MacCarrick, G. (2016) Amicus curiae to the International Monsanto Tribunal on the question of Ecocide
Mistura, A. (2019) Is There Space for Environmental Crimes Under International Criminal Law? The Impact of the Office of the Prosecutor Policy Paper on Case Selection and Prioritization on the Current Legal Framework, Columbia Journal of Environmental Law, Vol. 43 No. 1 https://doi.org/10.7916/cjel.v43i1.3740
Michael J. Lynch, Averi Fegadel & Michael A. Long (2020) Green Criminology and State-Corporate Crime: The Ecocide-Genocide Nexus with Examples from Nigeria, Journal of Genocide Research, DOI: 10.1080/14623528.2020.1771998
Nicholson, M. (2012) Evaluating Ecocide: Invaluable or Invalid? A dissertation submitted in partial fulfilment of the degree of Bachelor of Laws (with Honours) at the University of Otago
Peiser, B. (2005). FROM GENOCIDE TO ECOCIDE: THE RAPE OF “RAPA NUI”. Energy & Environment, 16(3/4), 513-539.
Pereira (2015) Environmental criminal liability and enforcement in European and international law, Leiden ; Boston : Brill Nijhoff, Queen Mary studies in international law, v. 21.
The drive for harmonisation of environmental criminal standards at both the international and European level emerges from the increasing recognition of the scale and seriousness of environmental crime, the need to strengthen mechanisms of police and judicial interstate cooperation to combat cross-border crime, and the objective to ensure fair competition in a global economy and an integrated EU common market. The harmonisation of environmental criminal law requires a competent institutional framework able to convey the need for criminalisation of environmental harm while not overriding national aspirations to sovereignty in criminal matters. The book Environmental Criminal Liability and Enforcement in European and International Law assesses legal, theoretical and practical questions of harmonisation of national environmental criminal law and the mechanisms for cooperation by sovereign states under European and International Law, with a particular emphasis on legislative developments in the European Union, the Council of Europe and other international institutions, assessing the case for an extension of the jurisdiction of the International Criminal Court over international environmental crimes.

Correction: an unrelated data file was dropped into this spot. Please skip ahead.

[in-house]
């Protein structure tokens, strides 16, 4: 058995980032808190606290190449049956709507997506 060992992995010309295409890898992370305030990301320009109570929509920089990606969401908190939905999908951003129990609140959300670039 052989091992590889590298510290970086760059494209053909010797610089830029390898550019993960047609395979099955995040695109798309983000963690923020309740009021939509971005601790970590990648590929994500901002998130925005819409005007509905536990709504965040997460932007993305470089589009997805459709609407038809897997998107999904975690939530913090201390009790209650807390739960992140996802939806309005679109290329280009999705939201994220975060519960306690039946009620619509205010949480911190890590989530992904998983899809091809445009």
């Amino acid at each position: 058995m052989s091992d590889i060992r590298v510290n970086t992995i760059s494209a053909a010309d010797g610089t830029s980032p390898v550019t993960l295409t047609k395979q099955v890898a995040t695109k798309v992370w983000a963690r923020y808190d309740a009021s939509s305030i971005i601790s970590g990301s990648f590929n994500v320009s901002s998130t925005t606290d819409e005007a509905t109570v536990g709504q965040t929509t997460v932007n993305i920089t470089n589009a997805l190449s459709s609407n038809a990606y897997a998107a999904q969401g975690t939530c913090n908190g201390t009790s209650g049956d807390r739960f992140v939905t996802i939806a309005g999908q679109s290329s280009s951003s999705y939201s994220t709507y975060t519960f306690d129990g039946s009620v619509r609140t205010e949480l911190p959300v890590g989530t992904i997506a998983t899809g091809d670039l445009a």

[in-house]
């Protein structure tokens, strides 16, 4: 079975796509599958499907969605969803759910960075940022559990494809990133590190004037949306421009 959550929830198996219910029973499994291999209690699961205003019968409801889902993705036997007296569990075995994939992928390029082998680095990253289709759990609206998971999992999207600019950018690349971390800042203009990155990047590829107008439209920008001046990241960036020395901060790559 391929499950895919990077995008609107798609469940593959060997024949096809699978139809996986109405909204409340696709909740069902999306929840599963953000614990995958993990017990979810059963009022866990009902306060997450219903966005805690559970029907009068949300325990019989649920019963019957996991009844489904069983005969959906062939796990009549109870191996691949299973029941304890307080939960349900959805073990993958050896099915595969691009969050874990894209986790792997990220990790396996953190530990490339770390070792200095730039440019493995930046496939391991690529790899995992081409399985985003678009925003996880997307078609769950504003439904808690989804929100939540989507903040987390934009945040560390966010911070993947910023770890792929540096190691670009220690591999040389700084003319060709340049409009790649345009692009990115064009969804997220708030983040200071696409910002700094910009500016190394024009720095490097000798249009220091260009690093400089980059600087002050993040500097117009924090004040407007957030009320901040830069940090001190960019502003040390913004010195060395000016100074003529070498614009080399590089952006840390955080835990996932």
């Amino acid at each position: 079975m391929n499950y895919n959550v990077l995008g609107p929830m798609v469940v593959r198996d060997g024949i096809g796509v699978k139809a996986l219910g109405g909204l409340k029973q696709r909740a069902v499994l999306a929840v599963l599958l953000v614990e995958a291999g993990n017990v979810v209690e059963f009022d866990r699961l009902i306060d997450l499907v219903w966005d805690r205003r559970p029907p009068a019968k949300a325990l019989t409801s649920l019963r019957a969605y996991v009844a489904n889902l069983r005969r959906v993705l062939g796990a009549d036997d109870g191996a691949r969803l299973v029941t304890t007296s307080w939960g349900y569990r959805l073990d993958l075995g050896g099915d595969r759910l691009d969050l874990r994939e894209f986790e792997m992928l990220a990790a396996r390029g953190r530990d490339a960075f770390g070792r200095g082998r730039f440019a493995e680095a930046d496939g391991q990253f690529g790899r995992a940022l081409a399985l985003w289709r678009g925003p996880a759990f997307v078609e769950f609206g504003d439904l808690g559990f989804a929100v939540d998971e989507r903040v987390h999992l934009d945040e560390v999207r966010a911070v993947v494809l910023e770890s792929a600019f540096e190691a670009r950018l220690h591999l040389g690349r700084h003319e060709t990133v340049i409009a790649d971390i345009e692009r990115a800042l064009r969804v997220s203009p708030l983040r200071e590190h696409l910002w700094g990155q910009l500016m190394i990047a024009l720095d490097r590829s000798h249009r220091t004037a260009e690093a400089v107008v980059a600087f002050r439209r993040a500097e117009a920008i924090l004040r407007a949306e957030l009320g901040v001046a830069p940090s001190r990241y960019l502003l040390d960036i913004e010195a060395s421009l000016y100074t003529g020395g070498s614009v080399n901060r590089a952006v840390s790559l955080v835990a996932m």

Pereira, R. (2020) After the ICC Office of the Prosecutor’s 2016 Policy Paper on Case Selection and Prioritisation: Towards an International Crime of Ecocide? Criminal Law Forum, 31, pp.179–224
Pettigrew, H. (1971). A CONSTITUTIONAL RIGHT OF FREEDOM FROM ECOCIDE. Environmental Law, 2(1), 1-41.
Potter, G.R., (2013) Justifying” green” criminology: Values and” taking sides” in an ecologically informed social science, The value (s) of Criminology and Criminal Justice, pp.125-141.
Ruggiero, V., & South, N. (2010) Green criminology and dirty collar crime, Critical criminology, Vol.18 No. 4, pp. 251-262
Ruggiero, V., & South, N. (2013) Green criminology and crimes of the economy: Theory, research and praxis, Critical Criminology, Vol. 21 No. 3, pp. 359-373.
Satgar, V. (2018) THE ANTHROPOCENE AND IMPERIAL ECOCIDE: PROSPECTS FOR JUST TRANSITIONS. In Satgar V. (Ed.), The Climate Crisis: South African and Global Democratic Eco-Socialist Alternatives (pp. 47-68). Johannesburg: Wits University Press. doi:10.18772/22018020541.8
Shover, N., & Routhe, A. S. (2005). Environmental crime, Crime and Justice Vol. 32, 321-371.
South, N. (2014) Green criminology: Reflections, connections, horizons. International Journal for Crime, Justice and Social Democracy, Vol. 3 No. 2, pp. 5-20
South, N., & Brisman, A. (Eds.). (2013). The Ordinary Acts of Ecocide: A Criminological Analysis, The Routledge International Handbook of Green Criminology, London: Routledge
Suggests some ordinary acts “harms” that are widely and regularly performed by individuals, generally viewed as acceptable, but collectively have a substantial impact on environmental problems, such as first-world lifestyles, livestock grazing. Makes the argument that such ordinary harms are neglected by mainstream green criminologists that focus on organised groups and corporations, and reminds us to consider both individual and larger groups together.
South, N., White, R. (2013) The Antecedents and Emergence of a ‘Green’ Criminology, Unspecified
Provides a brief history of green criminology and the development of different perspectives. Suggests the importance of sociology and political economy (Marx, Veblen, Weber, Packard) in ecocide.
Stone, C. (1972) Should trees have standing? Towards legal rights for natural objects, Southern California Law Review Vol. 45, No. 450
Teclaff, L. (1994). Beyond Restoration—The Case of Ecocide. Natural Resources Journal, 34(4), 933-956.
White, R. (2018) Ecocide and the Carbon Crimes of the Powerful
Lazarus, R. (2008) Super Wicked Problems and Climate Change: Restraining the Present to Liberate the Future, 2010 Environmental Law Institute, http://www.eli.org, 1-800-433-5120.